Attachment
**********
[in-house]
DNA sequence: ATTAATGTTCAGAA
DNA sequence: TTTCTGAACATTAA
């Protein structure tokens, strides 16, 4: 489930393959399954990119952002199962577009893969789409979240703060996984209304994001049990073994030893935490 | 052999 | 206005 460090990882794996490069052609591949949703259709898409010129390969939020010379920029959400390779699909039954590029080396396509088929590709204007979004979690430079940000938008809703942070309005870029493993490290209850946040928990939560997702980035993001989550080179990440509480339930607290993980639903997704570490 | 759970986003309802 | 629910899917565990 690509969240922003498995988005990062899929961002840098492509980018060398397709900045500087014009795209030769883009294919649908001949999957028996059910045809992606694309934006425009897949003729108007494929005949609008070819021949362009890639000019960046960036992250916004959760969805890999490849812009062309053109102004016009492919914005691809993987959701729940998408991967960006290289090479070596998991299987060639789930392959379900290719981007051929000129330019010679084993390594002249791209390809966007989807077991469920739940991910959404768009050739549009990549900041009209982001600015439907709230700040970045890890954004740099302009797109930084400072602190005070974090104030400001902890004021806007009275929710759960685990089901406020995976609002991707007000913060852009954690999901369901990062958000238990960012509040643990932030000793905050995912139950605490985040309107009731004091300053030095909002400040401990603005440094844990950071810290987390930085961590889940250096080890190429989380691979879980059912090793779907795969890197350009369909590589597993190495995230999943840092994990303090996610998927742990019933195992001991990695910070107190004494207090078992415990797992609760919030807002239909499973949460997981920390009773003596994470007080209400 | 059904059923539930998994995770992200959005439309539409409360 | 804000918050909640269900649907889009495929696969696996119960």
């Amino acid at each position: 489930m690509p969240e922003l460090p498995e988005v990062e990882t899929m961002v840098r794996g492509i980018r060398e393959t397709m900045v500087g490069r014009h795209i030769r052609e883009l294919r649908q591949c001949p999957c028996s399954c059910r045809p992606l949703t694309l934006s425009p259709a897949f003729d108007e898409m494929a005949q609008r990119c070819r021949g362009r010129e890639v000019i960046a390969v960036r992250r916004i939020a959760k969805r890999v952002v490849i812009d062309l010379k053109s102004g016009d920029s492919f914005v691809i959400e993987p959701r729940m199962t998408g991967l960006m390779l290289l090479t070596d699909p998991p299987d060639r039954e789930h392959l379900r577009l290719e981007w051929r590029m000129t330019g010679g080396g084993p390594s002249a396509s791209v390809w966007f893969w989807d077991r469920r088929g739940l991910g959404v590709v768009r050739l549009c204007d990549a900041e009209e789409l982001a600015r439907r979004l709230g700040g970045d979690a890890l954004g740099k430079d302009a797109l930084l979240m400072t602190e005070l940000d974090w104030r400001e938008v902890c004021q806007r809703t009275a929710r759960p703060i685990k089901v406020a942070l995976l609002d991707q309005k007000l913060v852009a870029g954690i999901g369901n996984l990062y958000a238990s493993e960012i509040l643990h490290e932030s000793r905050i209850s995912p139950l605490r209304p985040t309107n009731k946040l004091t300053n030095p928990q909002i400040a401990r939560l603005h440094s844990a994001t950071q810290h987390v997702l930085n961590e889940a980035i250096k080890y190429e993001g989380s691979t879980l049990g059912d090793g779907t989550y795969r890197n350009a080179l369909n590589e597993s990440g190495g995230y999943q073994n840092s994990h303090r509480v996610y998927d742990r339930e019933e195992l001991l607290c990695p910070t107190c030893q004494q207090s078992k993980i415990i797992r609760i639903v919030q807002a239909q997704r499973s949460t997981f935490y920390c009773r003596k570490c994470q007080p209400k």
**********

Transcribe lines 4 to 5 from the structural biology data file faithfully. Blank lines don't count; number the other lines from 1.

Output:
């Protein structure tokens, strides 16, 4: 489930393959399954990119952002199962577009893969789409979240703060996984209304994001049990073994030893935490 | 052999 | 206005 460090990882794996490069052609591949949703259709898409010129390969939020010379920029959400390779699909039954590029080396396509088929590709204007979004979690430079940000938008809703942070309005870029493993490290209850946040928990939560997702980035993001989550080179990440509480339930607290993980639903997704570490 | 759970986003309802 | 629910899917565990 690509969240922003498995988005990062899929961002840098492509980018060398397709900045500087014009795209030769883009294919649908001949999957028996059910045809992606694309934006425009897949003729108007494929005949609008070819021949362009890639000019960046960036992250916004959760969805890999490849812009062309053109102004016009492919914005691809993987959701729940998408991967960006290289090479070596998991299987060639789930392959379900290719981007051929000129330019010679084993390594002249791209390809966007989807077991469920739940991910959404768009050739549009990549900041009209982001600015439907709230700040970045890890954004740099302009797109930084400072602190005070974090104030400001902890004021806007009275929710759960685990089901406020995976609002991707007000913060852009954690999901369901990062958000238990960012509040643990932030000793905050995912139950605490985040309107009731004091300053030095909002400040401990603005440094844990950071810290987390930085961590889940250096080890190429989380691979879980059912090793779907795969890197350009369909590589597993190495995230999943840092994990303090996610998927742990019933195992001991990695910070107190004494207090078992415990797992609760919030807002239909499973949460997981920390009773003596994470007080209400 | 059904059923539930998994995770992200959005439309539409409360 | 804000918050909640269900649907889009495929696969696996119960």
């Amino acid at each position: 489930m690509p969240e922003l460090p498995e988005v990062e990882t899929m961002v840098r794996g492509i980018r060398e393959t397709m900045v500087g490069r014009h795209i030769r052609e883009l294919r649908q591949c001949p999957c028996s399954c059910r045809p992606l949703t694309l934006s425009p259709a897949f003729d108007e898409m494929a005949q609008r990119c070819r021949g362009r010129e890639v000019i960046a390969v960036r992250r916004i939020a959760k969805r890999v952002v490849i812009d062309l010379k053109s102004g016009d920029s492919f914005v691809i959400e993987p959701r729940m199962t998408g991967l960006m390779l290289l090479t070596d699909p998991p299987d060639r039954e789930h392959l379900r577009l290719e981007w051929r590029m000129t330019g010679g080396g084993p390594s002249a396509s791209v390809w966007f893969w989807d077991r469920r088929g739940l991910g959404v590709v768009r050739l549009c204007d990549a900041e009209e789409l982001a600015r439907r979004l709230g700040g970045d979690a890890l954004g740099k430079d302009a797109l930084l979240m400072t602190e005070l940000d974090w104030r400001e938008v902890c004021q806007r809703t009275a929710r759960p703060i685990k089901v406020a942070l995976l609002d991707q309005k007000l913060v852009a870029g954690i999901g369901n996984l990062y958000a238990s493993e960012i509040l643990h490290e932030s000793r905050i209850s995912p139950l605490r209304p985040t309107n009731k946040l004091t300053n030095p928990q909002i400040a401990r939560l603005h440094s844990a994001t950071q810290h987390v997702l930085n961590e889940a980035i250096k080890y190429e993001g989380s691979t879980l049990g059912d090793g779907t989550y795969r890197n350009a080179l369909n590589e597993s990440g190495g995230y999943q073994n840092s994990h303090r509480v996610y998927d742990r339930e019933e195992l001991l607290c990695p910070t107190c030893q004494q207090s078992k993980i415990i797992r609760i639903v919030q807002a239909q997704r499973s949460t997981f935490y920390c009773r003596k570490c994470q007080p209400k």